Imperialism In World War 1

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Nationalism, Imperialism, and Militarism
There were many overlapping causes behind World War I. To begin with, Serbian nationalism and Pan-Slavism led to a desire of the Serbian people to expand Serbia to include several Balkan states and territories that were populated by Slavic people but under rule by the Austrian-Hungarian Empire. This desire for Slavic independence was supported by Russia (who also had a military alliance with Serbia), and was naturally opposed by Austria-Hungary (which had alliances with Germany and Italy), since it would actually weaken their empire.

Conversely, nationalism helped unite and strengthen the German speaking territories of Central Europe and the Italian speaking nation-states of the southern peninsula.
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• Germany had a treaty with Austria-Germany, so they declared war on Russia.
• France, bound by an existing treaty with Russia, was now at war with Germany by association.
• Germany then invaded Belgium to have easy access to France.
• Britain, allied to France with an existing treaty, declares war against Germany. (This was unexpected by Germany as they thought Britain would stay out of the war, due to the fact that the treaty with France was loosely worded and not entirely binding. That said, Britain also had a 75 year old treaty with Belgium. Because of both of these treaties, they decided to declare war on Germany.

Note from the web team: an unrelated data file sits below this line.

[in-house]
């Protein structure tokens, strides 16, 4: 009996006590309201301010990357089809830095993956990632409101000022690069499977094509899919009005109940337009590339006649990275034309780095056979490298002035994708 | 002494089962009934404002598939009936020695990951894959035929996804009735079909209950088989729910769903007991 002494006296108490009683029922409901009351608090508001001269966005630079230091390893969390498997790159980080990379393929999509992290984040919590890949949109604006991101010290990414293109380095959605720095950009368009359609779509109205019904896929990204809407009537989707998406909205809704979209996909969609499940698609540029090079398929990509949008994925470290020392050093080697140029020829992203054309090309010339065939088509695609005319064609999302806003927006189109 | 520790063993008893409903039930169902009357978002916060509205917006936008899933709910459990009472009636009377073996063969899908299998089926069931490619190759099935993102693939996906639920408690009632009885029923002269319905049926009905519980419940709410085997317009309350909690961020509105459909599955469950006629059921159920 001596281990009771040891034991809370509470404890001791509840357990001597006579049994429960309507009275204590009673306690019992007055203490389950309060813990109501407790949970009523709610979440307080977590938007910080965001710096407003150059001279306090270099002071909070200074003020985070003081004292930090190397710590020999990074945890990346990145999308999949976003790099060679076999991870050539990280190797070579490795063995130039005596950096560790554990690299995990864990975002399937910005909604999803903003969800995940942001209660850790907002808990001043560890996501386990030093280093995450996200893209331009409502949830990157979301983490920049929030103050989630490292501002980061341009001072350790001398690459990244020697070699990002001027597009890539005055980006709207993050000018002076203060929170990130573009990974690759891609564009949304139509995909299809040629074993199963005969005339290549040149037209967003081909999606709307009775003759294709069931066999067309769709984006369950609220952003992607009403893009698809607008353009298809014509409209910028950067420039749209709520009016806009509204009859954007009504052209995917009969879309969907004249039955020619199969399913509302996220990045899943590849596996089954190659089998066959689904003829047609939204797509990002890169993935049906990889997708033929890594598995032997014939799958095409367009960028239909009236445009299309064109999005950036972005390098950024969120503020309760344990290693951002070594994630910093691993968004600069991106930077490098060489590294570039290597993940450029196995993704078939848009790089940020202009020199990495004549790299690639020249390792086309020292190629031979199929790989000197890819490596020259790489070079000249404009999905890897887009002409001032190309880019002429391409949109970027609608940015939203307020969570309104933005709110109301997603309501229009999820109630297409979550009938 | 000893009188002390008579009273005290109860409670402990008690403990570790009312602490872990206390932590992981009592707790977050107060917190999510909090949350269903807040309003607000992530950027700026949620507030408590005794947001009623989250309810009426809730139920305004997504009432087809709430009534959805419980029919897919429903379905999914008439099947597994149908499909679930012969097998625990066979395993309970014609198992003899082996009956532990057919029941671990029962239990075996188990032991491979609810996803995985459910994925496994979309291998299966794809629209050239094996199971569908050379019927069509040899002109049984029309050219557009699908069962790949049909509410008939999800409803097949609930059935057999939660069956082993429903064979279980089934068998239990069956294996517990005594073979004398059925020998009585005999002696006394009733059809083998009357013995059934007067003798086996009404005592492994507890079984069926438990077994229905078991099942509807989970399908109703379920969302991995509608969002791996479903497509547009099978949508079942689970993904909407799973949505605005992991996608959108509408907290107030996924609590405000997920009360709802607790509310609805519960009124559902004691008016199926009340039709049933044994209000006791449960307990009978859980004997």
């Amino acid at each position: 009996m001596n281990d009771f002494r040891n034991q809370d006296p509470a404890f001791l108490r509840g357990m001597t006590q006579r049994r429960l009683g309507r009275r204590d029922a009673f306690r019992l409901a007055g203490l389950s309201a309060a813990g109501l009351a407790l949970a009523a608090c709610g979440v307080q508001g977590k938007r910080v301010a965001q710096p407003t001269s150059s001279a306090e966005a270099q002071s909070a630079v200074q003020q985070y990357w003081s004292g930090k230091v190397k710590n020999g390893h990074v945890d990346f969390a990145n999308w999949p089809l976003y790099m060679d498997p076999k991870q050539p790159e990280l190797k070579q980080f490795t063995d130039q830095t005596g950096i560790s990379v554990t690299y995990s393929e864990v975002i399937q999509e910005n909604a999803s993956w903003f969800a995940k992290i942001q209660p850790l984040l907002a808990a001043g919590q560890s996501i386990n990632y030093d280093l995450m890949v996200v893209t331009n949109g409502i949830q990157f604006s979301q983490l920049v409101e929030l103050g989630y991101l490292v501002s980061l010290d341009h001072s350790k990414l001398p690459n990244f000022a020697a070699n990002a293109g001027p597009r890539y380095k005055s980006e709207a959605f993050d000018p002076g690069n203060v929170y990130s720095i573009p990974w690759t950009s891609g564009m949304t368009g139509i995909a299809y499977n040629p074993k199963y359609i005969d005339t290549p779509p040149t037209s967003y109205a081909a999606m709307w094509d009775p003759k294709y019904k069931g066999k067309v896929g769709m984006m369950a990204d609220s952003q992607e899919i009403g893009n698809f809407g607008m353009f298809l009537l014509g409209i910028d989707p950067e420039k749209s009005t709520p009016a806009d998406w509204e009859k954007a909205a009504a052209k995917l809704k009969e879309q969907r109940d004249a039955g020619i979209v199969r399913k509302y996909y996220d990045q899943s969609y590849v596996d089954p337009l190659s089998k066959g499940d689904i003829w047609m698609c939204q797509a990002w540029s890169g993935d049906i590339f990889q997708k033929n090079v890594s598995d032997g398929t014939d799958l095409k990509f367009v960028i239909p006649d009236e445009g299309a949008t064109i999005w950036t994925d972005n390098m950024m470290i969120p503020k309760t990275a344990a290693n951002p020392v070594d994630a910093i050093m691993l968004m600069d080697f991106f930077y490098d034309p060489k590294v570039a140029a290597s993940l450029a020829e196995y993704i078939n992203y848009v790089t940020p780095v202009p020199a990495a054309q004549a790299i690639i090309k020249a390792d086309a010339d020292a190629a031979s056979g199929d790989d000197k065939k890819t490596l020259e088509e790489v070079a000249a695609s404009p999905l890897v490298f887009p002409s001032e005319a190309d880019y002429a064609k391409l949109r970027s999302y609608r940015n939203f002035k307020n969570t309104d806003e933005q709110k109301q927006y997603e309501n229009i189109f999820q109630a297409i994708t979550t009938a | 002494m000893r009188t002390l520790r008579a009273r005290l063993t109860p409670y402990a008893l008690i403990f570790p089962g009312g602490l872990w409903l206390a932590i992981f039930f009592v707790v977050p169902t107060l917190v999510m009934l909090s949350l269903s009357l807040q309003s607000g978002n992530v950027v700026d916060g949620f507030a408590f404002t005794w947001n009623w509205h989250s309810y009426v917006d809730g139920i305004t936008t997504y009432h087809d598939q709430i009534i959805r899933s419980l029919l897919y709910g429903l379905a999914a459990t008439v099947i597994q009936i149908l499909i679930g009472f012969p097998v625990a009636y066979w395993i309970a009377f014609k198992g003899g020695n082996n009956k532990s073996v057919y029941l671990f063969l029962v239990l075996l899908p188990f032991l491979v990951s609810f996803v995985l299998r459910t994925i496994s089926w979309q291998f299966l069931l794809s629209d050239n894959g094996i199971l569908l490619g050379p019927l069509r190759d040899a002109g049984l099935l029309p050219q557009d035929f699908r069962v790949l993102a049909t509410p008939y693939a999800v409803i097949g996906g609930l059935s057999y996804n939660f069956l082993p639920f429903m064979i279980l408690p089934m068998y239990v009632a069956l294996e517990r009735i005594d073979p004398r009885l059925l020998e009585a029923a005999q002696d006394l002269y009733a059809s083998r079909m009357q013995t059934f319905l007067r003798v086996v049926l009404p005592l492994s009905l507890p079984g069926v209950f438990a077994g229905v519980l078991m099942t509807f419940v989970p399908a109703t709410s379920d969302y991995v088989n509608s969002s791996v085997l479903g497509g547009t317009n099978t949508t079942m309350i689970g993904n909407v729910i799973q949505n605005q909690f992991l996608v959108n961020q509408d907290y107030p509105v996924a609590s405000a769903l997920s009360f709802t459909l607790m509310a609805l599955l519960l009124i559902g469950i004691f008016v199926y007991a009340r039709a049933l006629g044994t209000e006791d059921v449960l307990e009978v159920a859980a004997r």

• With Britain now warring with Germany, Canada, India, Australia, New Zealand, and South Africa entered the war, as they were colonies of Britain.
• Japan then honored an existing treaty with Britain, and declares war on Germany.
• Austria-Hungary then declared war on Japan for declaring war on
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Despite President Wilson’s efforts, the United States Senate did not ratify the Treaty of Versailles and the U.S. did not join the League of Nations. The main issue was Article X of the treaty, which some felt would commit U.S. troops to involvement in foreign affairs if another member of the league was threatened. Senator Henry Cabot Lodge led the opposition to Article X. He wanted it edited and amended. Wilson refused. Because of a failure to compromise, there were not enough votes in the Senate to ratify the treaty and allow the US to join the League of Nations.

Without the involvement of the US, the League of Nations was doomed to failure. Over the next two decades, the United States isolated itself from the rest of the world by signing treaties designed to keep them out of war, hoping to prevent involvements like that of The Great War.

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